What are Checks and Balances?

Definition: Checks and balances are a system that distributes the power in at least two persons or groups in order to avoid absolute power. This concept is mostly used in governments due to the existence of different branches that check and balance one another. However, the term can be applied in many contexts within both private and public sectors.

What Does Checks and Balances Mean?

In business, many people make decisions on a daily basis to guarantee that processes are developed in a timely manner. Some of these decisions can affect company results in an important extent. In this regard, most of the firms implement checks and balances as a way to distribute the authority and thus control the risks involved in decision-making processes. They impose boundaries to avoid bad choices.

Although, some managers and top executives generally have the power to decide about a wide range of issues, companies tend to have mechanisms to limit power concentration. Some checks and balances can be expenditure controls, decisions submitted to Committees, crossed authorizations and automatic limits enforced through digital information systems.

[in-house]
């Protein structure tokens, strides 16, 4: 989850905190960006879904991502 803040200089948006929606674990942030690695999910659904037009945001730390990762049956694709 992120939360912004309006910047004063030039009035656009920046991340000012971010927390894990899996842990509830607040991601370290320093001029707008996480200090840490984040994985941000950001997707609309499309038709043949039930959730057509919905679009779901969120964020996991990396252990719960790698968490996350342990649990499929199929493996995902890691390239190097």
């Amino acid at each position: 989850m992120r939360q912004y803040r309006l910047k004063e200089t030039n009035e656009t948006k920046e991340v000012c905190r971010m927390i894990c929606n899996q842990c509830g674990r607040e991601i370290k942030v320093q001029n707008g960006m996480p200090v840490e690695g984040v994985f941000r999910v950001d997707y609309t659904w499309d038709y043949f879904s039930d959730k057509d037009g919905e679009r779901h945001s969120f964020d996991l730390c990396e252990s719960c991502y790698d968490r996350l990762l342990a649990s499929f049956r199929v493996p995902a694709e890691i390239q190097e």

Example

Techlade Corp is a multinational company operating in the technology sector. It has subsidiaries in five countries with manufacturing plants in three of them. The Finance Manager in Holland decided to buy a new office building for 4.5 million dollars.

He argued that the new building would improve brand image but his real motivation was to work closer to his home. As a control mechanism, four Managers at the subsidiary company must approve any investment exceeding 1 million dollars during a fiscal year. After some analysis and discussion, the other managers decided not to approve this investment but to allocate two million dollars in specialized training for a large group of employees.

As a result of its checks and balances, the firm avoided a bad investment and achieved outstanding results with its better-trained employees.